Friday, April 14, 2017
The Niagara Escarpment stretches between Niagara Falls and Tobermory and is the most prominent geological feature in Southern Ontario. Early settlers who received land grants along the escarpment found it difficult to farm and often looked to their natural resources as a source of income. This was true for those who took possession of land in Esquesing Township along the edge of the escarpment. Today the area is known as Silvercreek Conservation Area and we returned to carry on from last week’s exploration of Fallbrook Farm. This time we made our way along the bumpy and curving road known as Fallbrook Trail to where there is free parking at the Bruce Trail crossing near 27 Sideroad. One objective of today’s exploration was the Irwin Quarry which now is traced by a Bruce Trail Side Trail. The trail is marked with blue slashes and in many places follows the old access road for the quarry.
By the 1960’s there were 13 large quarries producing construction materials from the Niagara Escarpment. Nearly 50 other, smaller quarries had come and gone. There are three factors that determine the economic success of a quarry and these are 1) proximity to the market, 2) quality of the stone and 3) the ability to access the stone easily. The escarpment around Hamilton and Toronto was found to meet all of these requirements in many places. The cost of shipping stone products determines the competitiveness of a quarry. If it costs 10 cents per kilometre to ship the stone, then a producer of a million tonnes annually spends $100,000 per year in transportation for every extra kilometre away from the job site he is located. The quality of stone in many places along the escarpment is excellent. Finally, the soil that has to be removed to access the stone is known as the overburden. The limestone and dolomite are often very near to the surface along the escarpment leaving little digging to be done and in general no quarry will be started where there are more than 6 metres of overburden. The picture below shows a view of the exposed limestone in the former Irwin Quarry and the relatively little soil that is on top of it.
The site of the Irwin Quarry is formally known as lot 26, Concession 9 in Esquesing Township. Samuel Irwin owned the property for a short time around 1877 and it may have been his lime kiln that still stands near the quarry. At the time of the county atlas, the property belonged to George Ackert and it was located directly across the road from William McClure’s property with the two mills marked on it. The quarry has been outlined in red and is a piece of the escarpment known as the Glen Williams Outlier.
Life can grow in the harshest conditions and trees have taken root in small pockets of soil between the layers of dolomite. The white birch tree below has a precarious hold on the rocks on which it grows.
The Industrial Sand and Gravel Company Limited operated the quarry in the exposed Amabel dolomite formation. This 30-foot formation exposed white to buff dolomite on the top with light grey to dark grey Reynales Dolomite below this. The quarrying operation was conducted in the mid-1960’s and used for local road construction. It is quite likely that the base of Fallbrook Trail is made of gravel extracted from Irwin Quarry. The quarry has been closed for about 50 years and has a full forest cover in most areas. The picture below shows the view from about halfway up the side of the ravine looking up at the metal railing of the lookout from last week.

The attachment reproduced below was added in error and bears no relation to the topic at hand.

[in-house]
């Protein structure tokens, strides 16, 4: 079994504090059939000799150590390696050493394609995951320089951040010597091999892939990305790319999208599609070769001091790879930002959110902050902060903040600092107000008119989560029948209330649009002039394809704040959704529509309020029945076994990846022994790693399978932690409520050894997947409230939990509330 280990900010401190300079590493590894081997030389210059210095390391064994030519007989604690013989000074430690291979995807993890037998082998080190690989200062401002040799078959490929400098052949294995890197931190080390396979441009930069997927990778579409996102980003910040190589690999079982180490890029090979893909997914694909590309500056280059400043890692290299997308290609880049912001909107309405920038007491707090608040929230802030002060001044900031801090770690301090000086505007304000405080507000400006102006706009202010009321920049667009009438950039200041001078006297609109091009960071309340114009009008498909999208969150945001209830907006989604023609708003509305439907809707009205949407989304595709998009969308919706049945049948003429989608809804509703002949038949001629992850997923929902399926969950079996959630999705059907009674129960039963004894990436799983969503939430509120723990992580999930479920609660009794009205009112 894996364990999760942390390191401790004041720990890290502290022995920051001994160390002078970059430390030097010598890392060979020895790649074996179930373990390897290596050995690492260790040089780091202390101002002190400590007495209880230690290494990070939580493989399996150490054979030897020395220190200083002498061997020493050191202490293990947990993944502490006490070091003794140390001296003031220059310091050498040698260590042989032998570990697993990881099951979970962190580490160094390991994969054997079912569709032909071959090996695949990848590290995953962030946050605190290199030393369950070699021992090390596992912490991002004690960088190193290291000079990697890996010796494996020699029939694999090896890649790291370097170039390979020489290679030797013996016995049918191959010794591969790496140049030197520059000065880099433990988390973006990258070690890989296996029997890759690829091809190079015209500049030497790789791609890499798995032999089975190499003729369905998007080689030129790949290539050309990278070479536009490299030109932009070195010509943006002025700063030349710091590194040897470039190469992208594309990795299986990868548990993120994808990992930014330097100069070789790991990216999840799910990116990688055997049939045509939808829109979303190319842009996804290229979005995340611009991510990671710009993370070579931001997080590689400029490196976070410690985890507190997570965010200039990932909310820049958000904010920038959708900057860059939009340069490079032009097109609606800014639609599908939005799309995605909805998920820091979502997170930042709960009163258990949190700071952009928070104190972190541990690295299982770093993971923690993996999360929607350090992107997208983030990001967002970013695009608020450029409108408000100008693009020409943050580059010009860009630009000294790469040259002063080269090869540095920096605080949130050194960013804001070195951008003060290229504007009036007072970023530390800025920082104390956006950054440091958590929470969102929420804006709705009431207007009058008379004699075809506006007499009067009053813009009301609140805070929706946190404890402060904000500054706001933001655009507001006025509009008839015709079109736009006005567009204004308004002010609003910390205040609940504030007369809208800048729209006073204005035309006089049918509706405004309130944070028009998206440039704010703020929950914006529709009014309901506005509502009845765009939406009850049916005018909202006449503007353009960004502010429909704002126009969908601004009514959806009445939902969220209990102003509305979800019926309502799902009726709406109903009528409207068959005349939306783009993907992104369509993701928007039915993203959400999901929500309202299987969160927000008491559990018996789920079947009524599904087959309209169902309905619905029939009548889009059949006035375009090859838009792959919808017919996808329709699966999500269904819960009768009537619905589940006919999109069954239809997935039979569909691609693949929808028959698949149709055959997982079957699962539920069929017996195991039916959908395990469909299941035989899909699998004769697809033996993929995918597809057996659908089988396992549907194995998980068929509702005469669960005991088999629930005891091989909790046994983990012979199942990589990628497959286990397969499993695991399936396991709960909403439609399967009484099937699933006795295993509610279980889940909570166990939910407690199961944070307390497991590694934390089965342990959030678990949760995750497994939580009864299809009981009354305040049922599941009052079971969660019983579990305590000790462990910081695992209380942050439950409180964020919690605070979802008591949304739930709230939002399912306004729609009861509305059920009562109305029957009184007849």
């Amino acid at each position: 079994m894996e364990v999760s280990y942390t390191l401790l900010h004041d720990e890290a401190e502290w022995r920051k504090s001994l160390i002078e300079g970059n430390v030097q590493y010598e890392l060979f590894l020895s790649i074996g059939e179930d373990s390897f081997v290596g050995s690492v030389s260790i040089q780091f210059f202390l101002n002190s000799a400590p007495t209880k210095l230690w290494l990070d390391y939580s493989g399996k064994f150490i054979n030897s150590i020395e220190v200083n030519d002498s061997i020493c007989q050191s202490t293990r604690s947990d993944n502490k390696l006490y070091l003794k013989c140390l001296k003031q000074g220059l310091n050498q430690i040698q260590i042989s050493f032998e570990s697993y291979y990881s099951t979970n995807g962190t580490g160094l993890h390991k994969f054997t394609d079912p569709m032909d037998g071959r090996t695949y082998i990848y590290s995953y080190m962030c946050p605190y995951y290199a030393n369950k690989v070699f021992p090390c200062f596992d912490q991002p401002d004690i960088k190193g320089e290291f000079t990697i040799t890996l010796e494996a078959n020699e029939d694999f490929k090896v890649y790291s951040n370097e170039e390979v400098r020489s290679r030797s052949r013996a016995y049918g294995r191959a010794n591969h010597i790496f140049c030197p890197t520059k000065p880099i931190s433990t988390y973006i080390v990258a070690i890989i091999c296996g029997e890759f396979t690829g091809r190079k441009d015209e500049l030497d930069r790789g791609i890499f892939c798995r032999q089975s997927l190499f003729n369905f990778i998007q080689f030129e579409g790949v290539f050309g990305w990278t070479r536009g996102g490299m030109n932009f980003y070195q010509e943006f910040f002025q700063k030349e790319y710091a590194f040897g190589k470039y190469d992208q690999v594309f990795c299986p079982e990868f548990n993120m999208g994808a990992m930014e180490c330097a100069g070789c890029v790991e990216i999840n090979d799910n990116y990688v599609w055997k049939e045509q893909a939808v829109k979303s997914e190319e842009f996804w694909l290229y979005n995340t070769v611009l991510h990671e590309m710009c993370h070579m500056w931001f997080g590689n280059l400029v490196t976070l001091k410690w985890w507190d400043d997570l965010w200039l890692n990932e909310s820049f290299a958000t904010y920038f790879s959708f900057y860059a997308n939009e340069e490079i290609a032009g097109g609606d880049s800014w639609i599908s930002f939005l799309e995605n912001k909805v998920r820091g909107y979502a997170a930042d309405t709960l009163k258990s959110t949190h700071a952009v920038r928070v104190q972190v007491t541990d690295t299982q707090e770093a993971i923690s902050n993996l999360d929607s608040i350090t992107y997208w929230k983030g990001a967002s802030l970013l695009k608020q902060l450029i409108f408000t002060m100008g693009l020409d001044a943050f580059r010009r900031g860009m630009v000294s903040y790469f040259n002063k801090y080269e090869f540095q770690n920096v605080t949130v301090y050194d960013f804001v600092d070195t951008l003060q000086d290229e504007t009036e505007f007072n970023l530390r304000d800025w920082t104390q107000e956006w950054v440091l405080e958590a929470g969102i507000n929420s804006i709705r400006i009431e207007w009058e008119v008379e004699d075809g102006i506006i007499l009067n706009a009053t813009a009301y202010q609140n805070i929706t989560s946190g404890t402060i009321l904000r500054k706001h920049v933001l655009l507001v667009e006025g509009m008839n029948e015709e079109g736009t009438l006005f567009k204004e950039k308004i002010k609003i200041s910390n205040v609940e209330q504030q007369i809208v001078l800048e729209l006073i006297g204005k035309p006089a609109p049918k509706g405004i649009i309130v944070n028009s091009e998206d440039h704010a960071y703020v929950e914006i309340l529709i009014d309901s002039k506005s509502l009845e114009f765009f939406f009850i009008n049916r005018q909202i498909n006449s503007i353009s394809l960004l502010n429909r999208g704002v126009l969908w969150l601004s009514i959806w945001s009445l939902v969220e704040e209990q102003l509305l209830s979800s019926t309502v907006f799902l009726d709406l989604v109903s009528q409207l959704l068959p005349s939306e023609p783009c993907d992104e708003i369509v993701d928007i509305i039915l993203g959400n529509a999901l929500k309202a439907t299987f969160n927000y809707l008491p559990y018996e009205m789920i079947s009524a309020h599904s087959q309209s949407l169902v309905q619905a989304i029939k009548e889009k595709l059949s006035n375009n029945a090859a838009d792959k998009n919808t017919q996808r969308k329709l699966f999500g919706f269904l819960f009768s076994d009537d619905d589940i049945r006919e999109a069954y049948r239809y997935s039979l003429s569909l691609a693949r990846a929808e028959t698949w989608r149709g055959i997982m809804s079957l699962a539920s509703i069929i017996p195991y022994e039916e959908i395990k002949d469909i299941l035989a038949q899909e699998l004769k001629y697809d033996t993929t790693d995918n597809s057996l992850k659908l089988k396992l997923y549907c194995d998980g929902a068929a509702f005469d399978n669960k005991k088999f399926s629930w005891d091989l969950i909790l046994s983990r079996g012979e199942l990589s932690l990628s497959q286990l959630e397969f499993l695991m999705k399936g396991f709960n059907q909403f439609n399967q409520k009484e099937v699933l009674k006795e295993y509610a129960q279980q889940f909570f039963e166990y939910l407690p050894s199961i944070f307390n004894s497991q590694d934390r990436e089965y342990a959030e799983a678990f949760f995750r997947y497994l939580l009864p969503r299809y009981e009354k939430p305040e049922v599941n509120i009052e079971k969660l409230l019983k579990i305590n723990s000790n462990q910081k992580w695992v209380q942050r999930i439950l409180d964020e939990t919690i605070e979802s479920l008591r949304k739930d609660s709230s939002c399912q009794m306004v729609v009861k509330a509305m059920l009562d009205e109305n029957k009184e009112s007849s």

Silver Creek flows in a deep ravine through the escarpment that is far in excess of the channel needed for the amount of water it carries today. During the retreat of the last ice age, the deep ravine was cut exposing the rock face for the quarry.
Last week we featured the house at Fallbrook Farm and noted that the house had been added onto by extending it to the east end. Here is another look at the house, this time looking at the additions from the rear of the building. This must have been interesting for the kids who could come and go through their bedroom windows!
This time we ventured down the east side of the creek where the mills were located. The saw mill was built where the stone has been placed to protect the embankment from erosion.
The grist mill was built on the flats about 130 metres downstream from the mill pond. This allowed for a drop of 11 metres from the pond to the waterwheel. There isn’t very much left of the mill anymore except the foundations for the wheelhouse. Based on the footprint of the housing the wheel is estimated to have been 1.3 metres wide by 4 metres tall. When the water flow was good it would have produced 25 hp of power to operate the mill. The two sides of the wheelhouse are indicated by arrows in the picture below.
Upstream from the bridge, the creek drops over several little steps creating multiple little waterfalls as it rises 11 metres to the old dam. The dam was built where the ravine is narrow and a small floodplain was available to create a pond. The early dam was made by filling a wood crib across the creek with rocks. The portion of the dam that was built on land was created by scooping dirt into a mound. In the picture below, the trail climbs over the mound of the old dam while a hollow behind the dam marks the site where the earth was extracted.
Garter snakes mate soon after waking from hibernation. The female can produce up to 80 snakes in a single litter. In the wild a garter snake will live for about 2 years but can survive up to 10 years in captivity.
Once again we left Silvercreek Conservation Area with large portions left unexplored.
Google Maps Link: Silvercreek Conservation Area
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